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Charlie’s Angels and a business block buster

The years of formatting and conditioning that happens to women leads them to lay great emphasis on the way they look and much lesser on the way they deliver.

Tuesday January 31, 2017,

4 min Read

I carry a magnifying glass in my purse to wear my mascara and to look more closely at the very real invisible barriers that hold women back including me.

It starts very early. Girls are told that they need to be nice and pretty and clean and boys are told to be brave and go out there and get dirty. No wonder when it comes to business and boardroom battles women often struggle to lean in.

Sheryl Sandberg in her book Lean In says women are burdened with stereotypes and unspoken rules, lacking self confidence and unable to speak up.

The years of formatting and conditioning that happens leads us to lay great emphasis on the way we look and much lesser on the way we deliver.

If we thought this was the problem of angsty teenagers, think again. Women in mid-senior and leadership positions are not body confident. This suggests how women place great emphasis on how they look and how they dress.

One of the studies conducted by Finance website Mint.com indicates that women spend around $15,000 during their lifetime on beauty shopping. Between the ages of 16 and 65, a typical women shops for cosmetics at least five times each year, spending around $43 on a usual trip, according to the Beauty Company. A 2014 survey ‘Ideal to Real’ by TODAY/AOL suggests that women spend an average of 55 minutes every day working on their appearance. That amounts to 335 hours every year (almost 2 weeks).

The survey also reveals that 67% of women worry about their appearance regularly more often than finances, health, relationships or professional success. Psychologists call it ‘ruminating’— turning an idea over and over in your mind. Another study reveals that, obsessing over the things that are wrong with your body has been linked to anxiety.

It is interesting on how many women think of whether they are exposing their legs, if the skirt is too short, if the blouse too flimsy. We measure our self-confidence by the inches of our clothes and by the inches of our bodies. This constant moderation is also a restraint on our spirits.

Men just come and men just go, damn, the mismatched tie and suit!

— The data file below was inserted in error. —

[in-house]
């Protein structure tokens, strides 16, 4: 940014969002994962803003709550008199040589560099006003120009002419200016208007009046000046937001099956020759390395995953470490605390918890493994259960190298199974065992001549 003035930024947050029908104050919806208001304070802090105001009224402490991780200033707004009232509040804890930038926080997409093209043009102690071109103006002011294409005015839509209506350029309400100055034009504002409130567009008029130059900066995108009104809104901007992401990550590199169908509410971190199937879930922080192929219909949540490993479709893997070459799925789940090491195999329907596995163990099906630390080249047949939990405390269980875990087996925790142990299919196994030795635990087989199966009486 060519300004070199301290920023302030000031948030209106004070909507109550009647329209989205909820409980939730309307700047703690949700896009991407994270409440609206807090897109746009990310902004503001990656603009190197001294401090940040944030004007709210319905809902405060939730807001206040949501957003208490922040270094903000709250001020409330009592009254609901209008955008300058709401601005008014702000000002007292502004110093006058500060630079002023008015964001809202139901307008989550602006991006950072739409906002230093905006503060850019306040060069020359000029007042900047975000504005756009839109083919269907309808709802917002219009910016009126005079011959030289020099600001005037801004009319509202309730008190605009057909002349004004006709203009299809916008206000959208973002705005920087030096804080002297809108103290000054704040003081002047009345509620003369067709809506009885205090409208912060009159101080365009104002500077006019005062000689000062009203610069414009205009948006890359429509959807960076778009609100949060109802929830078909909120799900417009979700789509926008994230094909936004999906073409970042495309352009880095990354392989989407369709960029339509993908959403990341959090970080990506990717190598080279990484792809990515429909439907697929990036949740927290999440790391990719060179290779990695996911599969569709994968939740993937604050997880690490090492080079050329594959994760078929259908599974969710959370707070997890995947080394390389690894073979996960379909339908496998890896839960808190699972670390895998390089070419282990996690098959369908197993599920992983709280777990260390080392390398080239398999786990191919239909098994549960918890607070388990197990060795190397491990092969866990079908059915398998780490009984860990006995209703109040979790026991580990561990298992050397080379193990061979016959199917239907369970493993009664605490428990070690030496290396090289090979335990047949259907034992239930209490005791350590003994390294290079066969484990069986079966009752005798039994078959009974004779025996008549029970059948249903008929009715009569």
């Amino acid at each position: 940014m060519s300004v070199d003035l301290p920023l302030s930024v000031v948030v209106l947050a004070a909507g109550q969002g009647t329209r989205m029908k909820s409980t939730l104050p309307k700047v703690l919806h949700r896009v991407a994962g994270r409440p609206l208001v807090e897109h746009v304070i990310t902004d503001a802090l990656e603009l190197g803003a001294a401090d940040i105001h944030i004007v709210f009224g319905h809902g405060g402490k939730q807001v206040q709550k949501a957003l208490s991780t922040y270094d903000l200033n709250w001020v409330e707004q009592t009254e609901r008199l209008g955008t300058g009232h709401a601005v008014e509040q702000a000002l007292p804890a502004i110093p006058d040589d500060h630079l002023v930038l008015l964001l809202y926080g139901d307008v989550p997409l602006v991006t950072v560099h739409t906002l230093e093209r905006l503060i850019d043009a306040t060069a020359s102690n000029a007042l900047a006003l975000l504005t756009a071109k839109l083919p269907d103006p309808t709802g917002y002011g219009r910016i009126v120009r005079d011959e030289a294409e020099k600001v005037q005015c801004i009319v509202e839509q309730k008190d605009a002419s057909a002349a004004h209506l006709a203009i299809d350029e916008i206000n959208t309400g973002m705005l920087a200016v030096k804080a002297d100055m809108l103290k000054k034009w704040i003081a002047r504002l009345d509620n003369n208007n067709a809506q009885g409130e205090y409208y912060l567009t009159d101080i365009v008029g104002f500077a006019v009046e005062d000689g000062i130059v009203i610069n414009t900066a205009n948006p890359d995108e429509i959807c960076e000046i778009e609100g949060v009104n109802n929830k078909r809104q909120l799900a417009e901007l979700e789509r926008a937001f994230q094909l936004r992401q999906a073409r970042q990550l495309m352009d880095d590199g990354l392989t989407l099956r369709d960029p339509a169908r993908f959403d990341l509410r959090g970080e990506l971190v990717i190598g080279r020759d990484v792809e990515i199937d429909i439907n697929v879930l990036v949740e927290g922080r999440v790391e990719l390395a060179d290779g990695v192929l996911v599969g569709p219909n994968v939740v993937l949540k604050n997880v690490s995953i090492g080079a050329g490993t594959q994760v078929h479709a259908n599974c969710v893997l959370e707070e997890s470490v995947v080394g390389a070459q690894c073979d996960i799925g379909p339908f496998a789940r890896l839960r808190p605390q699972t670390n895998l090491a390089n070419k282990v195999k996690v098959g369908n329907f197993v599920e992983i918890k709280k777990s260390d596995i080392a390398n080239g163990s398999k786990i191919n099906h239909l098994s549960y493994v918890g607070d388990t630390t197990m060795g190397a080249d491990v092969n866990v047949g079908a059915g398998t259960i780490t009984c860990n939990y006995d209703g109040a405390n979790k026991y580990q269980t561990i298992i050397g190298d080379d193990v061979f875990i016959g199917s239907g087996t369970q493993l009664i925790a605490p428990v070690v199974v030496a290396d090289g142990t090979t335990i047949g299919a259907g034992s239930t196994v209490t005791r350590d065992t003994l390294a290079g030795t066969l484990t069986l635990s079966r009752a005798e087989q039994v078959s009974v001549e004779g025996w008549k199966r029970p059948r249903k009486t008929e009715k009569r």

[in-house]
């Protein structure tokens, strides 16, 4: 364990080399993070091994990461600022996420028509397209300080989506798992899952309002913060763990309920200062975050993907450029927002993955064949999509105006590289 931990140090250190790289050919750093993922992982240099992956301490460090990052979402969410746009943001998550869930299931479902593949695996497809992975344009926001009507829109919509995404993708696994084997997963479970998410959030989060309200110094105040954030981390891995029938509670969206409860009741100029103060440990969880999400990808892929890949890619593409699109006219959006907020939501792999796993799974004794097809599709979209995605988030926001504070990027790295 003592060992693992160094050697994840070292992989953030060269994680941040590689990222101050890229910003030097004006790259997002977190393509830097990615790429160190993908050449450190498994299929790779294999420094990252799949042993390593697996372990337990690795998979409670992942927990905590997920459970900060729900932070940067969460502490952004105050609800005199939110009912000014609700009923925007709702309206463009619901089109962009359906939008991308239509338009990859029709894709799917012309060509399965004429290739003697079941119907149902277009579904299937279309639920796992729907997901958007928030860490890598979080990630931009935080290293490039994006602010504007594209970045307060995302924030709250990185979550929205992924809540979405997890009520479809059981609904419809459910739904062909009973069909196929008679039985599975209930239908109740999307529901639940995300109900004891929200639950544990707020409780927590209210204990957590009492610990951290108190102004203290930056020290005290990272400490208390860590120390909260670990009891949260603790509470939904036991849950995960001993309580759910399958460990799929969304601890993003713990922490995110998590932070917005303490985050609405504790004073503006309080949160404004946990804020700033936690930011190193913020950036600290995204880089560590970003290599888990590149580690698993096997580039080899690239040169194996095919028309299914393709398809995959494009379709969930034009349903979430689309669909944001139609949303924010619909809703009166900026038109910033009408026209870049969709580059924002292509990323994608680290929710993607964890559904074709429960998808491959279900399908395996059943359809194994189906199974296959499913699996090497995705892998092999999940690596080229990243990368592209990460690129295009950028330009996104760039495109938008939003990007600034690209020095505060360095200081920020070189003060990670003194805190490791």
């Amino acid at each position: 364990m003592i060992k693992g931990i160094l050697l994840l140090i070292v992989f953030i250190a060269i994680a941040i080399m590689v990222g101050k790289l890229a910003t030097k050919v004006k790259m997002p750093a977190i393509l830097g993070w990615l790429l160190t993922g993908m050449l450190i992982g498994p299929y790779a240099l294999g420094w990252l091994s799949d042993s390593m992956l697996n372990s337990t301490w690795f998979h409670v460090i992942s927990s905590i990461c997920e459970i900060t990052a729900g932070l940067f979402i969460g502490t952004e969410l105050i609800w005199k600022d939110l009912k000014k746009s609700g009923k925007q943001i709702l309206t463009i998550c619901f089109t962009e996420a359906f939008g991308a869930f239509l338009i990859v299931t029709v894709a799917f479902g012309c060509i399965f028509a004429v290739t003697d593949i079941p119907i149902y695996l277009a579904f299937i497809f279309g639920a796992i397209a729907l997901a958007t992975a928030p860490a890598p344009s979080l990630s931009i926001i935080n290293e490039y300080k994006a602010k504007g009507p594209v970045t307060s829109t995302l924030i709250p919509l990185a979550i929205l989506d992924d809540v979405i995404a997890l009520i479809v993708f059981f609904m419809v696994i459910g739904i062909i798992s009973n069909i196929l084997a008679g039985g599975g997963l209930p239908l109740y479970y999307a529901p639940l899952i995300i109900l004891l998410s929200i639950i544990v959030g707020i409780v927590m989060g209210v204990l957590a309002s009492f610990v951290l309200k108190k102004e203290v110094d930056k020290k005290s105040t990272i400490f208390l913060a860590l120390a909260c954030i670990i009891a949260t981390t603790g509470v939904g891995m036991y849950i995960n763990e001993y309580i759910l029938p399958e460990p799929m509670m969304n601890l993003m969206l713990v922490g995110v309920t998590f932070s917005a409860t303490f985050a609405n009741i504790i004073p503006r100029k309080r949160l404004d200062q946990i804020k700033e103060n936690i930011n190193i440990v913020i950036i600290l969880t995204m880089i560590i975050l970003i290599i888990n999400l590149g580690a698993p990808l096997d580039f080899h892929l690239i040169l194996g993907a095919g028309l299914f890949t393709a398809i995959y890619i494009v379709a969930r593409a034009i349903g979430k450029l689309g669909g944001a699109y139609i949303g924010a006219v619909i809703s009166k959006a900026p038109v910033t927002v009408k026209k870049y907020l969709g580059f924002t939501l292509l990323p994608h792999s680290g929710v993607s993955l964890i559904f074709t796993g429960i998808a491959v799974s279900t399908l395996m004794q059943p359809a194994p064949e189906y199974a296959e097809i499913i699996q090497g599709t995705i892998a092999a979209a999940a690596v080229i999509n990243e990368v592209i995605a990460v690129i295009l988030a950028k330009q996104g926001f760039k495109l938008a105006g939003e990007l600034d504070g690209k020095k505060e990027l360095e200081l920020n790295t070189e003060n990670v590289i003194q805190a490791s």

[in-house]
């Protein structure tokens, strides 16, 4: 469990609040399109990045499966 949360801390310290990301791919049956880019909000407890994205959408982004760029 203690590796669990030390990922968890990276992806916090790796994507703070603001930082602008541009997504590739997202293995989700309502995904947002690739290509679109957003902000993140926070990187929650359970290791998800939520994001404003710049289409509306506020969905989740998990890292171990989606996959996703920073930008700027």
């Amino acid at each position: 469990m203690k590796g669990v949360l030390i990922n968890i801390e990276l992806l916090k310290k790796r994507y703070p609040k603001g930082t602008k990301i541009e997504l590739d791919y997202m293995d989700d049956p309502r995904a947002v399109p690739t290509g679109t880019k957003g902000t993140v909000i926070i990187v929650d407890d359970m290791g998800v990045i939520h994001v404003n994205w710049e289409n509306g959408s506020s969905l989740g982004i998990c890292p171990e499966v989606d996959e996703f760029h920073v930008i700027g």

It is indeed not surprising to see various research studies implying that looks are more important for a women’s advancement than a man’s. And instead of trying to work towards fighting the challenges that we are already facing in an uneven paying field, we burden ourselves with satisfying the beauty brigade.

A study funded by Procter & Gamble, Massachusetts General Hospital, Harvard Medical School, Boston University, and the Dana-Farber Cancer Institute show that not only do people judge women based on how much makeup they are wearing but it also drives decision on their competence and trustworthiness. A study in the American Economic Review said women who wear make-up can earn more than 30 percent more in pay than non makeup wearing workers. If men are judged by the measure of their merit, why can’t we be judged by our competence?!!

It is frustrating enough that we are expected to behave like superwomen; managing home and office and suffering from fatigue and burnout, trying to make ourselves noticed for our talent. We fight for the fact that we earn less and we are incessantly exhausted trying to climb up the ladder in the corporate world. However, the solutions commonly offered include demanding more of our partners, bosses and the policy makers fight gender biases and societal stereotypes, and this does not factor in the burden of looking good.

The crux of the problem is not that we should not focus on how we look, of course we should. The real issue should not become that we are anxious about how we dress and look and let it be another obstacle in our way to becoming successful.

The insistence on valuing and judging women’s bodies first and their intelligence or personalities second is insidious. In a world where ‘ideal’ is absolutely unrealistic and ridiculous, women are doomed to fall short, not only of the standards, but self confidence.

If we are going to be the Charlie’s Angels in a business blockbuster in a set designed by men and for men, we need to rewrite the script.

Wear that fuschia lipstick or not, bring out the lace shoes or boots, but please kick some a**!